Morrow noted that she's learned from her 30-year career as a criminal defense attorney that "we all have biases and prejudices."

"It is what we do with them that changes things. We know that wrongful convictions disproportionately affect black and brown communities and it is time to fix this," Morrow added. "I was brought in from the outside to provide a new eye, a fresh look at Oakland County’s criminal justice system. To me, this means that Prosecutor McDonald is serious about integrity in her office. My work here will be to investigate, expose, and rectify these serious miscarriages of justice.”

The Wayne County Prosecutor's Office began its Conviction Integrity Unit in January 2018. It has three full-time attorneys, one part-time lawyer, two detectives, an administrative assistant and two paid interns assigned to it, said Maria Miller, a spokeswoman for Wayne County Prosecutor Kym Worthy. 

Numerous exonerations, new trials and case dismissals have resulted, Miller said. There are currently about 30 open investigations.

“Prosecutors should never be afraid to examine previous convictions in their jurisdictions," Worthy said. "It is difficult and time-consuming work, but true justice demands this. I am very pleased that Prosecutor McDonald has brought a CIU to Oakland County headed by Beth Morrow. I have known Beth for decades as a highly competent, dedicated, and passionate lawyer."

In Macomb County, assistant prosecuting attorney Gail Pamukov said plans for a CIU there were announced in January. The work remains in progress and officials hope the unit is operational shortly, she said.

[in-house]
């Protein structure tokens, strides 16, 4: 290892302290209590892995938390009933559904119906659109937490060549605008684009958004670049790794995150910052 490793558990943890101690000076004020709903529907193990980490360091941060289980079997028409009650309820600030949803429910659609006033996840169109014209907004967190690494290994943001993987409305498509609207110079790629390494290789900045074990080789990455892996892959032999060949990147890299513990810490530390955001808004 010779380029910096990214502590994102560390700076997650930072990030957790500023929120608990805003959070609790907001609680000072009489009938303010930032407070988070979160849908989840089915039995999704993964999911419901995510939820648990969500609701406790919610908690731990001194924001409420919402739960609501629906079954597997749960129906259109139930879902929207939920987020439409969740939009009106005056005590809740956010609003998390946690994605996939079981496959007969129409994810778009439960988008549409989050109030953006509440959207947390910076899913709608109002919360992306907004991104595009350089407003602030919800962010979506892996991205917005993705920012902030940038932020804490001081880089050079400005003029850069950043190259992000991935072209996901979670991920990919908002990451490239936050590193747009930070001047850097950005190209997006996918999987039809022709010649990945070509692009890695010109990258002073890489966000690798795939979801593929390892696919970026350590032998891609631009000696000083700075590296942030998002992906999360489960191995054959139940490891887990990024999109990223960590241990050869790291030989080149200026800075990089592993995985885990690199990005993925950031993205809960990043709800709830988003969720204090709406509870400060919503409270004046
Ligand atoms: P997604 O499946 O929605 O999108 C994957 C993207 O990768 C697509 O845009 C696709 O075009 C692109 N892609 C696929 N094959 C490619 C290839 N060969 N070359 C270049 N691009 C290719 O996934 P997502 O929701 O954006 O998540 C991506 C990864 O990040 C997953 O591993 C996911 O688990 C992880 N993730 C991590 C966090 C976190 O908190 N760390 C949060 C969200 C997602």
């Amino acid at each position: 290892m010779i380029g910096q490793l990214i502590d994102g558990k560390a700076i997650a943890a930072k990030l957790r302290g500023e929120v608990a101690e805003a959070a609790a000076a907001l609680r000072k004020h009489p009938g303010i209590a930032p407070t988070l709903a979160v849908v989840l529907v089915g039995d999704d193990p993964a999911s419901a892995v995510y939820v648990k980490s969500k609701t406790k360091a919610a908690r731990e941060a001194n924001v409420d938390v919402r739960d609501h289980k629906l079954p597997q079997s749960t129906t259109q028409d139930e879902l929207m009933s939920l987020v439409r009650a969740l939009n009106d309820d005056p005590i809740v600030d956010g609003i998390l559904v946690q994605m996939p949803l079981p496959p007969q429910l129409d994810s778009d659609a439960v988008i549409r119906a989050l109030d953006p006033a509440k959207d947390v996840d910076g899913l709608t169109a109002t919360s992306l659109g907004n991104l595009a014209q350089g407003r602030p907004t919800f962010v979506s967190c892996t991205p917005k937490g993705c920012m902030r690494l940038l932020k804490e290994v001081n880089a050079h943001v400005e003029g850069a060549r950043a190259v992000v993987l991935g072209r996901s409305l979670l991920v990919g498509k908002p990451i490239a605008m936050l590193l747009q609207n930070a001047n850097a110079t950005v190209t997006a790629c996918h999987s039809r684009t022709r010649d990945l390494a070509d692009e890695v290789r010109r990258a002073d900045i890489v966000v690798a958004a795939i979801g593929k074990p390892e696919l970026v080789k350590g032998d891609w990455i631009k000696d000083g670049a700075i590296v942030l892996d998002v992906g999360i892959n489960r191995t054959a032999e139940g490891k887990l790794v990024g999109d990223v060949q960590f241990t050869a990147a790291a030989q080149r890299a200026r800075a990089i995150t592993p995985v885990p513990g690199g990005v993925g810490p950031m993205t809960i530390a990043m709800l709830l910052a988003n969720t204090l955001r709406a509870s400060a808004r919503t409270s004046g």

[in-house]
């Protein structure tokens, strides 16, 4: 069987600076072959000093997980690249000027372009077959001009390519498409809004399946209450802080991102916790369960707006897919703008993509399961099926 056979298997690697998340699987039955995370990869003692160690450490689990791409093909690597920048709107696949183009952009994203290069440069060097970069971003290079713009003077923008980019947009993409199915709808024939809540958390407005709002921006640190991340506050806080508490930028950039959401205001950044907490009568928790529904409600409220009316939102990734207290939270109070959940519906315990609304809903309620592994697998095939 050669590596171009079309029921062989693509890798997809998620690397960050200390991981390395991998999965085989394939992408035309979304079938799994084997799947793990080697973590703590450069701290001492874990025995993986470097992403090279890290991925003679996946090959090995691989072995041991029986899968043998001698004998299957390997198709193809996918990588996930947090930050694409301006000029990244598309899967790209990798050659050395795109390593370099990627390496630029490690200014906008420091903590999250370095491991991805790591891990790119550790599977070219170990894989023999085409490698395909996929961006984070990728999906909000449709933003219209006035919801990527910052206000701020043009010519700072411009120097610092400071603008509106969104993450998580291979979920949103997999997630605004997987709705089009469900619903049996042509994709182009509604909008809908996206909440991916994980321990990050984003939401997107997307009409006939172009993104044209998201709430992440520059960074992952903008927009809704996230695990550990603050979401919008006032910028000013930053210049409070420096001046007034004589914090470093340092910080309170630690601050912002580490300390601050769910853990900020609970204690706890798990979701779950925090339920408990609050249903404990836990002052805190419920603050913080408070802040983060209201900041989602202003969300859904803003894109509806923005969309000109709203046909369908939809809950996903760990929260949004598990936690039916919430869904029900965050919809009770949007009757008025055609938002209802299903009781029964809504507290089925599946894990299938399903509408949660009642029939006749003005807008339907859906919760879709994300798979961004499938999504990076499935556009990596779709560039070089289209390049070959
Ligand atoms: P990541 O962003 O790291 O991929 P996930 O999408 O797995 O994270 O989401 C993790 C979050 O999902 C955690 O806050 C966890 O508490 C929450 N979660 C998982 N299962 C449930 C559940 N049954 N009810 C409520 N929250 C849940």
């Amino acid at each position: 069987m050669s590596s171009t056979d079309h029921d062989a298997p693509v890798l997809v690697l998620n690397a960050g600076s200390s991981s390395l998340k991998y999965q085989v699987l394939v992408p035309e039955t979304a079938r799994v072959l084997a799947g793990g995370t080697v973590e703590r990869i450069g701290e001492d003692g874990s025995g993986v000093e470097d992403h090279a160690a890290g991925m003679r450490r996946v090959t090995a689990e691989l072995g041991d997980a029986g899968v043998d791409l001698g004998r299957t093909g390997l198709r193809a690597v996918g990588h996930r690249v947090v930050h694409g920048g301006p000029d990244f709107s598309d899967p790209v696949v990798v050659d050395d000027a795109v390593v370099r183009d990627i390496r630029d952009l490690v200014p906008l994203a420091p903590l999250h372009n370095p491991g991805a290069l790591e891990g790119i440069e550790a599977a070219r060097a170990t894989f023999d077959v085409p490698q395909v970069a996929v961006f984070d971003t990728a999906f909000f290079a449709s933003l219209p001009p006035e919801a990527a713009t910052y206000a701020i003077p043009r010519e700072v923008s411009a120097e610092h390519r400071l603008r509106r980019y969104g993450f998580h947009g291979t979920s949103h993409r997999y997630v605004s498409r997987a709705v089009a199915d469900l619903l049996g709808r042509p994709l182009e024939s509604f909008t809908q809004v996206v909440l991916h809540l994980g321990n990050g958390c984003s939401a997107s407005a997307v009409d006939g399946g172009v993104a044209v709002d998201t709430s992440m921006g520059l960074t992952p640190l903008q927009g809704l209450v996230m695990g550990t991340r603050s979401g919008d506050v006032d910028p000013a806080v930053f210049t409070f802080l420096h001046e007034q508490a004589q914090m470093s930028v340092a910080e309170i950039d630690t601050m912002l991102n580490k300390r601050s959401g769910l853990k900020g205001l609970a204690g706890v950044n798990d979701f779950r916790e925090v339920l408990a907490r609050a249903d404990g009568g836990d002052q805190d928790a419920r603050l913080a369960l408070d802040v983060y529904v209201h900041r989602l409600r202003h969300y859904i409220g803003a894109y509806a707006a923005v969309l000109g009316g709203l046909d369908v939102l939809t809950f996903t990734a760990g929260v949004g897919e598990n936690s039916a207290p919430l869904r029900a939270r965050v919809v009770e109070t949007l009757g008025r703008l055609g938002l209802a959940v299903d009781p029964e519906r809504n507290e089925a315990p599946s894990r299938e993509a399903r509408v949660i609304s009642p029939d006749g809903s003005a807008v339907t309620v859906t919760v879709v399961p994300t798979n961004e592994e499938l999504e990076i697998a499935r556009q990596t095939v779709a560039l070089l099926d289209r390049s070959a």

"We are staffed with one full-time attorney and an investigator is assigned to the unit," she said."Prosecutor (Peter) Lucido views this as critical so claims of innocence and the integrity of convictions can be evaluated."

Frances Walters, director of Washtenaw County’s Conviction Integrity and Expungement Unit, said the county's unit was something that Prosecutor Eli Savit discussed in his campaign as a high priority. Funding for it began in February 2021.

“Wrongfully convicting someone of a crime is one of the most grievous errors that can be made in the criminal legal system,” Walters said.

The CIEU has reviewed and is actively reviewing about a dozen cases involving innocence claims and there are about 20 cases in the queue waiting to be reviewed, Walters said.

Additionally, since April 2021 the unit has assisted over 500 individuals with the expungement process by email, phone, and in-person at expungement fairs hosted with partners, she said.

Lynsey Mukomel, press secretary for Michigan Attorney General Dana Nessel, said the state's unit was announced in 2019 and has received about 1,600 requests for assistance. About 550 cases have been reviewed and closed. About 1,050 others remain open.

mmartindale@detroitnews.com